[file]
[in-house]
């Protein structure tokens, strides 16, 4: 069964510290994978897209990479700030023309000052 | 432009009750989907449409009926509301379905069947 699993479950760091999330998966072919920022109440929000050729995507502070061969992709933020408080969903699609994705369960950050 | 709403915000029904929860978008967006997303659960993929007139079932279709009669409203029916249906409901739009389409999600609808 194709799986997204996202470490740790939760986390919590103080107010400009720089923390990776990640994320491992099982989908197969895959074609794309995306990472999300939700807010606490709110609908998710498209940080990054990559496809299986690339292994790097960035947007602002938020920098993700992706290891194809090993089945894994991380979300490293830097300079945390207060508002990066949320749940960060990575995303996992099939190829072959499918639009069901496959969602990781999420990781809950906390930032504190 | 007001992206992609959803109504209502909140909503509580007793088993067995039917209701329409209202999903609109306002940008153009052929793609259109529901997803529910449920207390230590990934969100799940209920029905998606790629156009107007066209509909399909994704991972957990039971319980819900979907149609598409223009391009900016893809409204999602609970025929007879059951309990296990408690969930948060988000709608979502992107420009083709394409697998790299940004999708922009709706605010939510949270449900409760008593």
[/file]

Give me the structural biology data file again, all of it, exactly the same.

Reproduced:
[in-house]
């Protein structure tokens, strides 16, 4: 069964510290994978897209990479700030023309000052 | 432009009750989907449409009926509301379905069947 699993479950760091999330998966072919920022109440929000050729995507502070061969992709933020408080969903699609994705369960950050 | 709403915000029904929860978008967006997303659960993929007139079932279709009669409203029916249906409901739009389409999600609808 194709799986997204996202470490740790939760986390919590103080107010400009720089923390990776990640994320491992099982989908197969895959074609794309995306990472999300939700807010606490709110609908998710498209940080990054990559496809299986690339292994790097960035947007602002938020920098993700992706290891194809090993089945894994991380979300490293830097300079945390207060508002990066949320749940960060990575995303996992099939190829072959499918639009069901496959969602990781999420990781809950906390930032504190 | 007001992206992609959803109504209502909140909503509580007793088993067995039917209701329409209202999903609109306002940008153009052929793609259109529901997803529910449920207390230590990934969100799940209920029905998606790629156009107007066209509909399909994704991972957990039971319980819900979907149609598409223009391009900016893809409204999602609970025929007879059951309990296990408690969930948060988000709608979502992107420009083709394409697998790299940004999708922009709706605010939510949270449900409760008593």